Quizzes will be available on moodle each Friday (as early as I can get them up), and must be completed by that evening (before midnight). Late quizzes will receive no credit.

Working in groups on homework is strongly encouraged, but quizzes must be completed individually.

Exam policies

The midterm and final exams will be in-class. If you require any specific accommodations, please contact me.

Calculators will be allowed. Only ones own notes and the notes provided by the instructor will be allowed. No communication-devices will be allowed.

No exam may be taken early. Makeup exams require a doctor’s note excusing the absence during the exam.

The final exam will be cumulative.

Grading policies

Total grades in the course may be curved, but individual homework quizzes and exams will not be. They will be available on moodle throughout the semester.

Homework quizzes
Midterm Exam
Final Exam


Academic integrity policy

Cheating or plagiarism of any kind is not tolerated and will result in a failing grade (“F”) in the course. I take this very seriously. Engineering is an academic and professional discipline that requires integrity. I expect students to consider their integrity of conduct to be their highest consideration with regard to the course material.

Correlation of course & program outcomes

In keeping with the standards of the Department of Mechanical Engineering, each course is evaluated in terms of its desired outcomes and how these support the desired program outcomes. The following sections document the evaluation of this course.

Desired course outcomes

Upon completion of the course, the following course outcomes are desired:

  1. students will have a clear and thorough understanding of concepts, principles, and methods of modeling rotational-mechanical, translational-mechanical, electrical, fluid, and thermal systems;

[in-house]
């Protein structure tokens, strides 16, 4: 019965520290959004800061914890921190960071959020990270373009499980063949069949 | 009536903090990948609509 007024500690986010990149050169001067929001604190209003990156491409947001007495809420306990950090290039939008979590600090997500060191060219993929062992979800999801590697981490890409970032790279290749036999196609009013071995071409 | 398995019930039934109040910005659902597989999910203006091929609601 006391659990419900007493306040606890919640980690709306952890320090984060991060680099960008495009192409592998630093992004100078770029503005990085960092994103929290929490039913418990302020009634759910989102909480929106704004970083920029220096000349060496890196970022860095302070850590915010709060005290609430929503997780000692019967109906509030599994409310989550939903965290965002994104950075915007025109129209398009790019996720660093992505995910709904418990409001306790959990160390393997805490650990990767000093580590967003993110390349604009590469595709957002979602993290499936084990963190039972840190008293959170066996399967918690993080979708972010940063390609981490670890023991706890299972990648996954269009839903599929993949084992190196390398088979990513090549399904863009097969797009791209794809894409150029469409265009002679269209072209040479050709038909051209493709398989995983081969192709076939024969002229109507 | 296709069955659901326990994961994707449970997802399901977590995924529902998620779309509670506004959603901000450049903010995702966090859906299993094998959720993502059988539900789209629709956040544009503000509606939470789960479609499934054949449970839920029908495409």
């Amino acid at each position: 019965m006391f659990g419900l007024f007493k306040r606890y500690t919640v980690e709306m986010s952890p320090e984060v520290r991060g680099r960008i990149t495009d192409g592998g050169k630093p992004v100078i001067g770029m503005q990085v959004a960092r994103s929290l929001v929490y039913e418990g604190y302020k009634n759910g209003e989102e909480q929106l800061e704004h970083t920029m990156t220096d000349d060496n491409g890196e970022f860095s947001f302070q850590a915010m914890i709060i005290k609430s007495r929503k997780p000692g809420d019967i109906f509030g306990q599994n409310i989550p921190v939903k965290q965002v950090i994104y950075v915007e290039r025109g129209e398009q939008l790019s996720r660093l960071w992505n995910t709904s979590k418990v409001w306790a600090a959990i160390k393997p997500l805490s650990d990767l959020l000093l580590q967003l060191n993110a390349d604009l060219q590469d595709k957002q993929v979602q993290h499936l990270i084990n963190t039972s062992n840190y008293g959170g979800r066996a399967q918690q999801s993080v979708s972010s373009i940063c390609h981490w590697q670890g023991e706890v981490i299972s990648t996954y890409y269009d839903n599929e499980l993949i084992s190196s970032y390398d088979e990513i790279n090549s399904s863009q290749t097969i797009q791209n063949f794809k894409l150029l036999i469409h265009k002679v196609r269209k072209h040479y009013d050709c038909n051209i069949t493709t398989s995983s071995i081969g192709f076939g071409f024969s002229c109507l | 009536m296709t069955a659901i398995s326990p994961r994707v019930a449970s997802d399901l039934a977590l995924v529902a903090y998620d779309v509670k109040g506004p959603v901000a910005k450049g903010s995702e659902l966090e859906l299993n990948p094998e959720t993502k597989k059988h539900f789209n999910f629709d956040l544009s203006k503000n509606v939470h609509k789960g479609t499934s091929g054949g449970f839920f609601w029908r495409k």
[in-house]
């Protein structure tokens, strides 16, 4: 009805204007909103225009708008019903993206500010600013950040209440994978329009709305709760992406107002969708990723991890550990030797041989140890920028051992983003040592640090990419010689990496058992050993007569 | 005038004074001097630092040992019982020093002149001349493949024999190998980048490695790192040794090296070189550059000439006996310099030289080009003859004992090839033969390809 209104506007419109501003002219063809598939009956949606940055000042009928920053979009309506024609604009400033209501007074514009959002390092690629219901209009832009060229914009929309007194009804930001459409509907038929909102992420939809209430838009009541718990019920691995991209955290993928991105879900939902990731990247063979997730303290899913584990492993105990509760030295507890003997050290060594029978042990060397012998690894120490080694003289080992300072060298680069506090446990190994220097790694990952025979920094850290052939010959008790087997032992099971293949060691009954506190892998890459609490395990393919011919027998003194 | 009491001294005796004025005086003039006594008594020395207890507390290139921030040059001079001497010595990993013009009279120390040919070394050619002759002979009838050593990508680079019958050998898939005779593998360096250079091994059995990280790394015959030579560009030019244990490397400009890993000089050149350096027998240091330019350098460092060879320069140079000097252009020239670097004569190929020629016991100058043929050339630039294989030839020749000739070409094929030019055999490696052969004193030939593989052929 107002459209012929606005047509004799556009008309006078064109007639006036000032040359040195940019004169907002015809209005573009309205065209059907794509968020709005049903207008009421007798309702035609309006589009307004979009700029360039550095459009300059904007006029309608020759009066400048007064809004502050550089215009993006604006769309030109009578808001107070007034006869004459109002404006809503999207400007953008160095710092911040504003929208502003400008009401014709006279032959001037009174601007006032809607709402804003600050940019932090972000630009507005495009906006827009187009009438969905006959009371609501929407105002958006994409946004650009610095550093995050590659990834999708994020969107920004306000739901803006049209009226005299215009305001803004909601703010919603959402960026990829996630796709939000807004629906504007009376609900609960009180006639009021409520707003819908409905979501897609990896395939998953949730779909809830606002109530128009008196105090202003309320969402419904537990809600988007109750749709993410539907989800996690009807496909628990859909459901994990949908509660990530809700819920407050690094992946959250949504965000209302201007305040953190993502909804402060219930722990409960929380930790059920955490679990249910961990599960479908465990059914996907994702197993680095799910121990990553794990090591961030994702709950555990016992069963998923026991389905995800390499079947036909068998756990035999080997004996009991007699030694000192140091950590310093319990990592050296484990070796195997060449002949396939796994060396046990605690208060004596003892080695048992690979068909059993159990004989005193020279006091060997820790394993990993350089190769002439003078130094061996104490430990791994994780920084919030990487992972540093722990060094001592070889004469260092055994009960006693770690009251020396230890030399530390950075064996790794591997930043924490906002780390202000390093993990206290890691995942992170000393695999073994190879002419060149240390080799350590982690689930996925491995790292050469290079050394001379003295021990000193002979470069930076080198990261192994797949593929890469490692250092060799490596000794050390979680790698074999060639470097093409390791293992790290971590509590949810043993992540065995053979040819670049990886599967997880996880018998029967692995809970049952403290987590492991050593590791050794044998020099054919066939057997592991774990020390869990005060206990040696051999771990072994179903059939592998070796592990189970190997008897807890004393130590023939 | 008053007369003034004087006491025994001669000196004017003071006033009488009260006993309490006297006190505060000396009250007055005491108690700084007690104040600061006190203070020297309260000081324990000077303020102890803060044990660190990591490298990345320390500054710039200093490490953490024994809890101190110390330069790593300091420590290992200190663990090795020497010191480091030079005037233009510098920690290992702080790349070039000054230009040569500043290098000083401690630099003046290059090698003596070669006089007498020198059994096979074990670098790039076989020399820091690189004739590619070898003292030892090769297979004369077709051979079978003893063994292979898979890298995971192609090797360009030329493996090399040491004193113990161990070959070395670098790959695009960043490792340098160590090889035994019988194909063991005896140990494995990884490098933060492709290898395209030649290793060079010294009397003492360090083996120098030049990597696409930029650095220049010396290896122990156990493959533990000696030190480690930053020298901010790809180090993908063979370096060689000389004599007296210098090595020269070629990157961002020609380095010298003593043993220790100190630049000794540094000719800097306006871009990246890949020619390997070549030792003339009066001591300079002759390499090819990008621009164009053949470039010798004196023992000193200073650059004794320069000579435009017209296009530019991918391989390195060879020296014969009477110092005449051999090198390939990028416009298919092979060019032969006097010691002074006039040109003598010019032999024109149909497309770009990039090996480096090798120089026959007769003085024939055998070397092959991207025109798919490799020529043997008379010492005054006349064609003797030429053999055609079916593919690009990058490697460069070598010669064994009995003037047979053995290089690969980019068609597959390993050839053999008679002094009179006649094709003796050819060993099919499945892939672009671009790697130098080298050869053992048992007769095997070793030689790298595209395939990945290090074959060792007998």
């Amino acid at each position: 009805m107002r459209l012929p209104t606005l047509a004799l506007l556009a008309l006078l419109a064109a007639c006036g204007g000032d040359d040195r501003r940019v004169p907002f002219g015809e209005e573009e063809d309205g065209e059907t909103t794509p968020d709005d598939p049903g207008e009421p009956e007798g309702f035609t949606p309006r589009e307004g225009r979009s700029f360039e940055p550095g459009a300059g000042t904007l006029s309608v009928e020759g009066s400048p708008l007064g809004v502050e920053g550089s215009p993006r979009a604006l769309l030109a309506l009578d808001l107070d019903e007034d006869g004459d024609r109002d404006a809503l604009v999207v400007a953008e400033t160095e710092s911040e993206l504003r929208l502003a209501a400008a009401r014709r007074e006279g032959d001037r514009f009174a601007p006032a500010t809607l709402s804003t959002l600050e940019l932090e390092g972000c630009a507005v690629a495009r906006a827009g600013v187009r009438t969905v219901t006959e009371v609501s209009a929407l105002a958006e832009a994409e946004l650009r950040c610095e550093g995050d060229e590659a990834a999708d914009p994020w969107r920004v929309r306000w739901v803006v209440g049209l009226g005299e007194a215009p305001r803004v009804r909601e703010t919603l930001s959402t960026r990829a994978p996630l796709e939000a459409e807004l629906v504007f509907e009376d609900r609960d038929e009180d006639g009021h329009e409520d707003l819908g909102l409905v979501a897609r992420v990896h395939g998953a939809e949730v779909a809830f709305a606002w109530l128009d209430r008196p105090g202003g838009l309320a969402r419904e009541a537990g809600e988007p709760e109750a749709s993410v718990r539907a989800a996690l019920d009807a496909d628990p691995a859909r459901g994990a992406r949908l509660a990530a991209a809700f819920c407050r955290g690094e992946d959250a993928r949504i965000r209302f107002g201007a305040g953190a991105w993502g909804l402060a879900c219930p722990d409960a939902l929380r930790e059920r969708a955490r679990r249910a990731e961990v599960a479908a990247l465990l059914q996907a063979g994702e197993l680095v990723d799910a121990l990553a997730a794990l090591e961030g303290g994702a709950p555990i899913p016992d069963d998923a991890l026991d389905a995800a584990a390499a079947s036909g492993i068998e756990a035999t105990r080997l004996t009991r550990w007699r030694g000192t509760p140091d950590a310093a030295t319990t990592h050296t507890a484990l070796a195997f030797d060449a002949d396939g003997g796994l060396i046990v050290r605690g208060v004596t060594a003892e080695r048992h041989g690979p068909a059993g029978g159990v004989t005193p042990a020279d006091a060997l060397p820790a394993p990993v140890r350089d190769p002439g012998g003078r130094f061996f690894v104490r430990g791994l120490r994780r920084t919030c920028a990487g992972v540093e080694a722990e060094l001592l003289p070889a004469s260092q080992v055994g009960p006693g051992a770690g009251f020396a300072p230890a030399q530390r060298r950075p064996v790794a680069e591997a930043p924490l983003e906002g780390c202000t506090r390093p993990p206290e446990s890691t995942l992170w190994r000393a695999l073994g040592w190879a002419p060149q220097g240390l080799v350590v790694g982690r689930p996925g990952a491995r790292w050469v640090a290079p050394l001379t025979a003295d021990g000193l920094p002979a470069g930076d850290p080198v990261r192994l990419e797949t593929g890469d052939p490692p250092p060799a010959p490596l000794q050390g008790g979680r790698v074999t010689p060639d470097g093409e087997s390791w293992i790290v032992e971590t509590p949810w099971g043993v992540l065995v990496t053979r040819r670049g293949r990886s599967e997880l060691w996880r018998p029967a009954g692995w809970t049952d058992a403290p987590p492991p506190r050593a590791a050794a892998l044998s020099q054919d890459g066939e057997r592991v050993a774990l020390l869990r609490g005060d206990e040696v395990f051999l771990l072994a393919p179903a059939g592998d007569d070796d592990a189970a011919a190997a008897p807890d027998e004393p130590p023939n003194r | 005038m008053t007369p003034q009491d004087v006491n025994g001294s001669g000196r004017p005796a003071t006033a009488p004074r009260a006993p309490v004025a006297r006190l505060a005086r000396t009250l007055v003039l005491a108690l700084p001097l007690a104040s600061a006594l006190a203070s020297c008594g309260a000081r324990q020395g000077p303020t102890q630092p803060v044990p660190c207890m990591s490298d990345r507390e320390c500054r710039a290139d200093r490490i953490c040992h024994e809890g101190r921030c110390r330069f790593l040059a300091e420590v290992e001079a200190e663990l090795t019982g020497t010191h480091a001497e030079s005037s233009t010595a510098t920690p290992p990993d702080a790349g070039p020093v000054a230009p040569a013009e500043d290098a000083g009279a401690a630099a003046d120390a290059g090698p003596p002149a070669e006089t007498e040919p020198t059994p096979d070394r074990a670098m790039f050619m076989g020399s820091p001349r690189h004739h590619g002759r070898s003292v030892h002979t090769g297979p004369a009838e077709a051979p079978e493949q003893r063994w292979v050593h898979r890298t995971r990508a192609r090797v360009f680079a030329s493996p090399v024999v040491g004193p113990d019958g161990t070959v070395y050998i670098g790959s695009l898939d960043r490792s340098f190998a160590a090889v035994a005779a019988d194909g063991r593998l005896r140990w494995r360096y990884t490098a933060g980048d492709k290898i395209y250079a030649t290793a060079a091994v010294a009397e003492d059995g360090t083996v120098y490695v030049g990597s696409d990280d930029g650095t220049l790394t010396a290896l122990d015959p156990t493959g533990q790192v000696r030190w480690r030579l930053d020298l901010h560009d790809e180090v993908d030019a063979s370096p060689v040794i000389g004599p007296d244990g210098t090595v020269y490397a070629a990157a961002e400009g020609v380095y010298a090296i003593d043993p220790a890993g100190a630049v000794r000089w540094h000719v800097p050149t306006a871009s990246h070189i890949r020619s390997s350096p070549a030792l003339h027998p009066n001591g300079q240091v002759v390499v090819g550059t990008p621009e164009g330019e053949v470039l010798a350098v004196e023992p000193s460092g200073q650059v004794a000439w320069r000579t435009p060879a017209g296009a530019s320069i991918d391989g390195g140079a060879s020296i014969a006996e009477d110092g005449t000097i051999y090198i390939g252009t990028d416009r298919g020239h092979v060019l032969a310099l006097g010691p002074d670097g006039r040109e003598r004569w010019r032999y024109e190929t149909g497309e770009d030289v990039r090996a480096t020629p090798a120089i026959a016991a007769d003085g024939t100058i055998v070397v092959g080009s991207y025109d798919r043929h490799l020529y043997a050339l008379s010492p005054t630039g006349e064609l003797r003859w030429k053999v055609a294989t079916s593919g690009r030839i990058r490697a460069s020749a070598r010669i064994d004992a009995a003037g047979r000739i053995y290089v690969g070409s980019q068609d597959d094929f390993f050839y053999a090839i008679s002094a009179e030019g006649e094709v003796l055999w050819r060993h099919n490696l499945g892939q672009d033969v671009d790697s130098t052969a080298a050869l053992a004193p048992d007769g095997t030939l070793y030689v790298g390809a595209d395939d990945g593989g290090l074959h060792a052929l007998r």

2. students will have a clear and thorough understanding of concepts, principles, and methods of modeling the interfaces rotational-mechanical, translational-mechanical, electrical, fluid, and thermal systems;
  3. students will be able to solve equations of state analytically and numerically;
  4. students will be able to derive and apply transfer functions;
  5. students will be able to analyze systems with sinusoidal frequency response methods;
  6. students will be able to analyze systems with frequency domain methods;
  7. students will understand basic control system theory;
  8. students will understand control system stability;
  9. students will understand steady-state errors; and
  10. students will be able to use root-locus techniques and design.

Desired program outcomes

The desired program outcomes are that mechanical engineering graduates have:

  1. an ability to apply knowledge of mathematics, science, and engineering;
  2. an ability to design and conduct experiments, as well as to analyze and interpret data;
  3. an ability to design a system, component, or process to meet desired needs;
  4. an ability to function on multi-disciplinary teams;
  5. an ability to identify, formulate, and solve engineering problems;
  6. an understanding of professional and ethical responsibility;
  7. an ability to communicate effectively;
  8. the broad education necessary to understanding the impact of engineering solutions in a global and social context;
  9. a recognition of the need for, and an ability to engage in life-long learning;
  10. a knowledge of contemporary issues; and
  11. an ability to use the techniques, skills, and modern engineering tools necessary for engineering practice

Correlation of outcomes

The following table correlates the desired course outcomes with the desired program outcomes they support.

desired program outcomes
desired course outcomes 1